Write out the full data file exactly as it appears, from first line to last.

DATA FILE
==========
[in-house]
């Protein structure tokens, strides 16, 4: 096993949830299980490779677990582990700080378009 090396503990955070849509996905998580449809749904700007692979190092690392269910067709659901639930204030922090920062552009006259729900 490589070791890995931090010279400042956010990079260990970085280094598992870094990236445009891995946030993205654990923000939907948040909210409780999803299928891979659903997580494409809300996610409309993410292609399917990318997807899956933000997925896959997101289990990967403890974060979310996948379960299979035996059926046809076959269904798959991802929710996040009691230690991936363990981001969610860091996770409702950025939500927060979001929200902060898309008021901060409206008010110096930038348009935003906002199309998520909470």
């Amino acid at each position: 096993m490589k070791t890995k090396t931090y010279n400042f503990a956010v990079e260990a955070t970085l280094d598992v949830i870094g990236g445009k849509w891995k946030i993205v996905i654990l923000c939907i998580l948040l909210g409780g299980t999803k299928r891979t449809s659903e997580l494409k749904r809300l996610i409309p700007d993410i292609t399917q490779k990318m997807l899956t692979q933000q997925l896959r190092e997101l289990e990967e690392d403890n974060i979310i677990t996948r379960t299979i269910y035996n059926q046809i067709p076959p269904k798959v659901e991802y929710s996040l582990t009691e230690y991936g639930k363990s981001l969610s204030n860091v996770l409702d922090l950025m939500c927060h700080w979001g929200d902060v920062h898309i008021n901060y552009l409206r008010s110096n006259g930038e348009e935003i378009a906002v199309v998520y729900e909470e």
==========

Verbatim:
[in-house]
């Protein structure tokens, strides 16, 4: 096993949830299980490779677990582990700080378009 090396503990955070849509996905998580449809749904700007692979190092690392269910067709659901639930204030922090920062552009006259729900 490589070791890995931090010279400042956010990079260990970085280094598992870094990236445009891995946030993205654990923000939907948040909210409780999803299928891979659903997580494409809300996610409309993410292609399917990318997807899956933000997925896959997101289990990967403890974060979310996948379960299979035996059926046809076959269904798959991802929710996040009691230690991936363990981001969610860091996770409702950025939500927060979001929200902060898309008021901060409206008010110096930038348009935003906002199309998520909470």
């Amino acid at each position: 096993m490589k070791t890995k090396t931090y010279n400042f503990a956010v990079e260990a955070t970085l280094d598992v949830i870094g990236g445009k849509w891995k946030i993205v996905i654990l923000c939907i998580l948040l909210g409780g299980t999803k299928r891979t449809s659903e997580l494409k749904r809300l996610i409309p700007d993410i292609t399917q490779k990318m997807l899956t692979q933000q997925l896959r190092e997101l289990e990967e690392d403890n974060i979310i677990t996948r379960t299979i269910y035996n059926q046809i067709p076959p269904k798959v659901e991802y929710s996040l582990t009691e230690y991936g639930k363990s981001l969610s204030n860091v996770l409702d922090l950025m939500c927060h700080w979001g929200d902060v920062h898309i008021n901060y552009l409206r008010s110096n006259g930038e348009e935003i378009a906002v199309v998520y729900e909470e």